Mexico Senate votes to make attacks against journalists federal crime Katherine Getty at 10:31 AM ET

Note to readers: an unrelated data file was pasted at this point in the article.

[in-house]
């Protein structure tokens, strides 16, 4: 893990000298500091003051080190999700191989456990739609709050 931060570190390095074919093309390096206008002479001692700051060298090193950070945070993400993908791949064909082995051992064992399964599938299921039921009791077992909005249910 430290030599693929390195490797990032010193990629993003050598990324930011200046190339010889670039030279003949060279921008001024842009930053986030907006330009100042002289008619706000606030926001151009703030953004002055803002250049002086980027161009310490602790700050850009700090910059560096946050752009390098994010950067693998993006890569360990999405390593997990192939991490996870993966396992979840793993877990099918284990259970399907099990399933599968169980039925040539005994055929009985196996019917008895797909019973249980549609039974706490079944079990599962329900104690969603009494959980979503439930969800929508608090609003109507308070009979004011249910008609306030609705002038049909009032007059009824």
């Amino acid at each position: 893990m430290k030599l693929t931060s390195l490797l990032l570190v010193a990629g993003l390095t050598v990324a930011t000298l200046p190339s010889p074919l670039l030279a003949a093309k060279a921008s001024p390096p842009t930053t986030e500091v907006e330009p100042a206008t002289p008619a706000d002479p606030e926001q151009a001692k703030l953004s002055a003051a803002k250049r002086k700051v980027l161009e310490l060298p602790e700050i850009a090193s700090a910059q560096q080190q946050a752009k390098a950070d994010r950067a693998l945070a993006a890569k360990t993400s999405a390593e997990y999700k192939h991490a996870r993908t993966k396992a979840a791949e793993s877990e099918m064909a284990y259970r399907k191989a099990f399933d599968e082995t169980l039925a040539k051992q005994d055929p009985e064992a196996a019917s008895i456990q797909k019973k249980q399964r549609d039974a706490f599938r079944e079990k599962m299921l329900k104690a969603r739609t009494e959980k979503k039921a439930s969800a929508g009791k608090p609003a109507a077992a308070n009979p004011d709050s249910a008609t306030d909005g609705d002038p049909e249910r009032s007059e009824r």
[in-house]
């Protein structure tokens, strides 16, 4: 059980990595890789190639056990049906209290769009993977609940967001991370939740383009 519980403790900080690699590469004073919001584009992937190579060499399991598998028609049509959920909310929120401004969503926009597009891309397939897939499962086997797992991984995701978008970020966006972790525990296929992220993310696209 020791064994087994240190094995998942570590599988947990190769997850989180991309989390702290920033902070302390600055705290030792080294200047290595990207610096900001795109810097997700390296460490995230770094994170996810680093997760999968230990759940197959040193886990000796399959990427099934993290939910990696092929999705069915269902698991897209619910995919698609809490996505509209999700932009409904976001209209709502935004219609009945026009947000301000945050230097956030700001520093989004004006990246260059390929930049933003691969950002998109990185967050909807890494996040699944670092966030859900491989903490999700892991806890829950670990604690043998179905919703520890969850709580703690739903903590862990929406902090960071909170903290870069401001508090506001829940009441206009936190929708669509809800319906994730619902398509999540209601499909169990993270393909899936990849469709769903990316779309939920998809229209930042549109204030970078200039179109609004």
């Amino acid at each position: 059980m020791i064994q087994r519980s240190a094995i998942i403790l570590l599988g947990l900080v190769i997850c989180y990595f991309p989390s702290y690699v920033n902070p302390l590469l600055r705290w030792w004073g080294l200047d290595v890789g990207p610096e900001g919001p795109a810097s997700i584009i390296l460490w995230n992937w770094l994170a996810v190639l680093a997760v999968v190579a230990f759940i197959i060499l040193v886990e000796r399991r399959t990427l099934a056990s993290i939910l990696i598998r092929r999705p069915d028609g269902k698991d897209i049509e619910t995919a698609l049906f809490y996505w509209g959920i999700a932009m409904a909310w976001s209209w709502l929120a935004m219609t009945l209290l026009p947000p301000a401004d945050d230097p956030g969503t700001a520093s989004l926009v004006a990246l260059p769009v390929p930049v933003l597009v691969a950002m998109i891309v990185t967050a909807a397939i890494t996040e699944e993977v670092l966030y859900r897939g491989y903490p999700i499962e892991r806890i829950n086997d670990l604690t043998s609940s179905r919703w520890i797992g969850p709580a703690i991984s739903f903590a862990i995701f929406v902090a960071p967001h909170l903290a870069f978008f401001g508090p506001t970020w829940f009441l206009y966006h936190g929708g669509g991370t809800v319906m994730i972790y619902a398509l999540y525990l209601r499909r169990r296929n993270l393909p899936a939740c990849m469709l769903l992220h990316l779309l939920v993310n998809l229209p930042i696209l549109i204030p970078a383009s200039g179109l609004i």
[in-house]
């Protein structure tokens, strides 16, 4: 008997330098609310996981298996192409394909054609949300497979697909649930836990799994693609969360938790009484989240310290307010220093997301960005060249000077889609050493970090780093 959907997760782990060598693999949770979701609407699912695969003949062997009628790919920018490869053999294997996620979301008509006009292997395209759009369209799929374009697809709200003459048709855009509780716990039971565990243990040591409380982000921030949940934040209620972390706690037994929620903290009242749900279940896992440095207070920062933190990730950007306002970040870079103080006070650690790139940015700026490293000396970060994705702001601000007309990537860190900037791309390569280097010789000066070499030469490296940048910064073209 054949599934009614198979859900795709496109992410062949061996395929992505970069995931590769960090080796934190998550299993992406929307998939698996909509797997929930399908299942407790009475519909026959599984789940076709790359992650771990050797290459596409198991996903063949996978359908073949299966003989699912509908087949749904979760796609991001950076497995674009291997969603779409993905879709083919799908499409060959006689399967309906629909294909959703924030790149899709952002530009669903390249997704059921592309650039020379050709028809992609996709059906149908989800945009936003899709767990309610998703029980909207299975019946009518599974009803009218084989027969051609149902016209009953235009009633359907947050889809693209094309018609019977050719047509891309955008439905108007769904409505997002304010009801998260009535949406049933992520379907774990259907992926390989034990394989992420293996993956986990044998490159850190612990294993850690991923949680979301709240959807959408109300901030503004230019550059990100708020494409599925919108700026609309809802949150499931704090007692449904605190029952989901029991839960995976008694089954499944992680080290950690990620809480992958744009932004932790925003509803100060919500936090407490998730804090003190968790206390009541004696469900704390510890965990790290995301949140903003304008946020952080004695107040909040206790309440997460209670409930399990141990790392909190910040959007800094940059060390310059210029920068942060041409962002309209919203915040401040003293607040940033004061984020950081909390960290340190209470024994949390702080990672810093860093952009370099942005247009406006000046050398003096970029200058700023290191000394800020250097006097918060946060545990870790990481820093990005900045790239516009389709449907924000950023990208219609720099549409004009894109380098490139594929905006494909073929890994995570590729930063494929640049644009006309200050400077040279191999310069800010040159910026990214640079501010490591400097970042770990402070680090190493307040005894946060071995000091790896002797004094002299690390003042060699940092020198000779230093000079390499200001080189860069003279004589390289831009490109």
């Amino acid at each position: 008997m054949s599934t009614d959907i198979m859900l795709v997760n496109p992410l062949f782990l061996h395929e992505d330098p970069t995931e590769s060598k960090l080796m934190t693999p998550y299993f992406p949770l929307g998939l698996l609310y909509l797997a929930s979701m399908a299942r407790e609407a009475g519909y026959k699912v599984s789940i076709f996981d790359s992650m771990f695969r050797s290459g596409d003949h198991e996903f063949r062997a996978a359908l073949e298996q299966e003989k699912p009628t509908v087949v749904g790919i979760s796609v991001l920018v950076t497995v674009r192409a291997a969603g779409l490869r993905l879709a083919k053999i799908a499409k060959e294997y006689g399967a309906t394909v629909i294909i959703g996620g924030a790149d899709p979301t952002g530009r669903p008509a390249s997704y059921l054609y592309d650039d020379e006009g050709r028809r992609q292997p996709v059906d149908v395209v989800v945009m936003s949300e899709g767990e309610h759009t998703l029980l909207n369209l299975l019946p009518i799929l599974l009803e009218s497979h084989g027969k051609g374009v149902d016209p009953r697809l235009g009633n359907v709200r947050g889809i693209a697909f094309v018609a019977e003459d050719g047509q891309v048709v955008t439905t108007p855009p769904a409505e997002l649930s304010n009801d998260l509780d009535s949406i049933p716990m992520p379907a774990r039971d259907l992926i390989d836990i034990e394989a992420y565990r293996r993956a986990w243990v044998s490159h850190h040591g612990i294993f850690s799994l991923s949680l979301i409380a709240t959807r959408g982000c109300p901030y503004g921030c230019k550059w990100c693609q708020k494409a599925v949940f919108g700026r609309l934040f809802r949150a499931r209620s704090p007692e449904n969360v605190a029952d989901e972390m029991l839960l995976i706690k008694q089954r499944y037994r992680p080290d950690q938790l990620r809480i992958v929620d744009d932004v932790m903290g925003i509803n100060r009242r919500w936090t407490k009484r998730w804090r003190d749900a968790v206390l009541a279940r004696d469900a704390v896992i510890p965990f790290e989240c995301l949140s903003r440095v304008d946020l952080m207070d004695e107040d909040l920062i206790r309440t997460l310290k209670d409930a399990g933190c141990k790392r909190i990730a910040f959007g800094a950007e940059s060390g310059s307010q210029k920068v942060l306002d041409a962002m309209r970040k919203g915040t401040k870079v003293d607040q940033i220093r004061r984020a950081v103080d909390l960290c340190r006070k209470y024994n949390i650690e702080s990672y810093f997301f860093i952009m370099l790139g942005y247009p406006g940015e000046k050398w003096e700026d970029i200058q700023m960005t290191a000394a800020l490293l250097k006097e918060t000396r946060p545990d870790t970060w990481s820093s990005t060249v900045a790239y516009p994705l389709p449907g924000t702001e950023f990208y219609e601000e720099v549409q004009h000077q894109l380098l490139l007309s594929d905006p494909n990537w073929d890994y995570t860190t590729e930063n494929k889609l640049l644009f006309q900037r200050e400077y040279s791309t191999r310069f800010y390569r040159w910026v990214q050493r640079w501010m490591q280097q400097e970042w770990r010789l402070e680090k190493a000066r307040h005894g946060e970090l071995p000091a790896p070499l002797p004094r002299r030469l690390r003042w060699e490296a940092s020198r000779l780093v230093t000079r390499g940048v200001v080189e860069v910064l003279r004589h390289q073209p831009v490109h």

[JURIST] The Mexican Senate unanimously passed legislation [text, in Spanish] Tuesday that would amend Article 73 of the Constitution [text] to make attacks against journalists a federal crime. The action comes following the deaths or disappearances of almost 50 journalists [Miami Herald report] over the last five years. Most threats against journalists purportedly come from local and federal officers and law enforcement authorities. The Mexican government has taken heat in recent years from organizations such as the Committee to Protect Journalists (CPJ) [advocacy website] for not protecting journalists. The organization released a report [PDF] in September 2010, which detailed the crimes against journalists and recommended ways to prevent future incidents, including the federalization of such crimes. In September 2011, Reporters Without Borders (RSF) [advocacy website] released a statement condemning attacks on journalists in the country. They cite that almost 80 journalists were targeted in the last decade [press release]. With the unanimous approval of the Senate the legislation now must pass 17 of 31 state legislatures for it to become law.
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